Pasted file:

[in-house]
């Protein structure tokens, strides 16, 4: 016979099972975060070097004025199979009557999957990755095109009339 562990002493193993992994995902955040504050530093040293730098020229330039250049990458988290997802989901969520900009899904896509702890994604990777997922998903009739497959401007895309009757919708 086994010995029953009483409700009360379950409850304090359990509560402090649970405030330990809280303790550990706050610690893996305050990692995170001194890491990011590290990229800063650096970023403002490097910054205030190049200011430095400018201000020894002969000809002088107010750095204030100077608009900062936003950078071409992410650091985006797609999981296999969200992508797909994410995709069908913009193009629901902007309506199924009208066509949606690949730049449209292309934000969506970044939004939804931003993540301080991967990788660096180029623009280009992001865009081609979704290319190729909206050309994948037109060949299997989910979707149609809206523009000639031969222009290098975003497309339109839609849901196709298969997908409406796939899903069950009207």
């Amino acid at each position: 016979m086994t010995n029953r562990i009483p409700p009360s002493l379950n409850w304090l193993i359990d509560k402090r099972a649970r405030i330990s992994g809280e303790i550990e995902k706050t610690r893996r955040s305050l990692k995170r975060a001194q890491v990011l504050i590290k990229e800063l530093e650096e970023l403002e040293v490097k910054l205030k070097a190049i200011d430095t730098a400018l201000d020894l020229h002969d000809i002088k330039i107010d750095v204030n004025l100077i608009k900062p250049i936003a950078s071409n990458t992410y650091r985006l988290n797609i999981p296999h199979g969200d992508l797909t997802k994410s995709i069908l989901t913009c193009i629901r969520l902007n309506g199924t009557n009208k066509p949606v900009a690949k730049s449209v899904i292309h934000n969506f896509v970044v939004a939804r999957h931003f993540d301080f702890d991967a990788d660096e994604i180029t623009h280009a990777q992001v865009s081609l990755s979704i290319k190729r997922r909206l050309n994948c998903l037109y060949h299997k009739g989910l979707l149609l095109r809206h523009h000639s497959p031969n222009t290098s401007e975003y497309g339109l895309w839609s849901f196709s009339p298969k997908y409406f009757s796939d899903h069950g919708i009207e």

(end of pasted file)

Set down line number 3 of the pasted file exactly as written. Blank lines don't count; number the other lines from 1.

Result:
């Amino acid at each position: 016979m086994t010995n029953r562990i009483p409700p009360s002493l379950n409850w304090l193993i359990d509560k402090r099972a649970r405030i330990s992994g809280e303790i550990e995902k706050t610690r893996r955040s305050l990692k995170r975060a001194q890491v990011l504050i590290k990229e800063l530093e650096e970023l403002e040293v490097k910054l205030k070097a190049i200011d430095t730098a400018l201000d020894l020229h002969d000809i002088k330039i107010d750095v204030n004025l100077i608009k900062p250049i936003a950078s071409n990458t992410y650091r985006l988290n797609i999981p296999h199979g969200d992508l797909t997802k994410s995709i069908l989901t913009c193009i629901r969520l902007n309506g199924t009557n009208k066509p949606v900009a690949k730049s449209v899904i292309h934000n969506f896509v970044v939004a939804r999957h931003f993540d301080f702890d991967a990788d660096e994604i180029t623009h280009a990777q992001v865009s081609l990755s979704i290319k190729r997922r909206l050309n994948c998903l037109y060949h299997k009739g989910l979707l149609l095109r809206h523009h000639s497959p031969n222009t290098s401007e975003y497309g339109l895309w839609s849901f196709s009339p298969k997908y409406f009757s796939d899903h069950g919708i009207e």